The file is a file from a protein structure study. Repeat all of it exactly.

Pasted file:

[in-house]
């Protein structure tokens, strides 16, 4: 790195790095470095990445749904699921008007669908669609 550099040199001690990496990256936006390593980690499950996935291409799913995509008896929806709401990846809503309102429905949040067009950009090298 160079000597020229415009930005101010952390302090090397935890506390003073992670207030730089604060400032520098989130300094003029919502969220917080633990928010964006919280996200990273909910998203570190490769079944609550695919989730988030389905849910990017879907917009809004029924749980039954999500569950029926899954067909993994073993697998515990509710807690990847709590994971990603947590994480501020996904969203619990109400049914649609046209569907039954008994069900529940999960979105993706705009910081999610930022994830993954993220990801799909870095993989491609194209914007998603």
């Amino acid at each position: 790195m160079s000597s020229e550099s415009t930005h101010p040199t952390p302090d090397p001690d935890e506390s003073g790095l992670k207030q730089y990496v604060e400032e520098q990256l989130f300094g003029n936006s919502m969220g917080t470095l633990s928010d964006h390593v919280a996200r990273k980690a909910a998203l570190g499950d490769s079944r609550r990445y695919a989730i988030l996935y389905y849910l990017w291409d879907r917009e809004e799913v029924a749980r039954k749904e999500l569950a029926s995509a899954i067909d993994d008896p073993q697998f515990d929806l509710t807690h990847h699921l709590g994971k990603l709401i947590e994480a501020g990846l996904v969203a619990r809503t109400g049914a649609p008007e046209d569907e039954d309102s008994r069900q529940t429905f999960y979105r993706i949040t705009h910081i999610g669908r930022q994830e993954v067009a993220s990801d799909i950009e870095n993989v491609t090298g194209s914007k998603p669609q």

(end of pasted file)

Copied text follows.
[in-house]
């Protein structure tokens, strides 16, 4: 790195790095470095990445749904699921008007669908669609 550099040199001690990496990256936006390593980690499950996935291409799913995509008896929806709401990846809503309102429905949040067009950009090298 160079000597020229415009930005101010952390302090090397935890506390003073992670207030730089604060400032520098989130300094003029919502969220917080633990928010964006919280996200990273909910998203570190490769079944609550695919989730988030389905849910990017879907917009809004029924749980039954999500569950029926899954067909993994073993697998515990509710807690990847709590994971990603947590994480501020996904969203619990109400049914649609046209569907039954008994069900529940999960979105993706705009910081999610930022994830993954993220990801799909870095993989491609194209914007998603």
């Amino acid at each position: 790195m160079s000597s020229e550099s415009t930005h101010p040199t952390p302090d090397p001690d935890e506390s003073g790095l992670k207030q730089y990496v604060e400032e520098q990256l989130f300094g003029n936006s919502m969220g917080t470095l633990s928010d964006h390593v919280a996200r990273k980690a909910a998203l570190g499950d490769s079944r609550r990445y695919a989730i988030l996935y389905y849910l990017w291409d879907r917009e809004e799913v029924a749980r039954k749904e999500l569950a029926s995509a899954i067909d993994d008896p073993q697998f515990d929806l509710t807690h990847h699921l709590g994971k990603l709401i947590e994480a501020g990846l996904v969203a619990r809503t109400g049914a649609p008007e046209d569907e039954d309102s008994r069900q529940t429905f999960y979105r993706i949040t705009h910081i999610g669908r930022q994830e993954v067009a993220s990801d799909i950009e870095n993989v491609t090298g194209s914007k998603p669609q």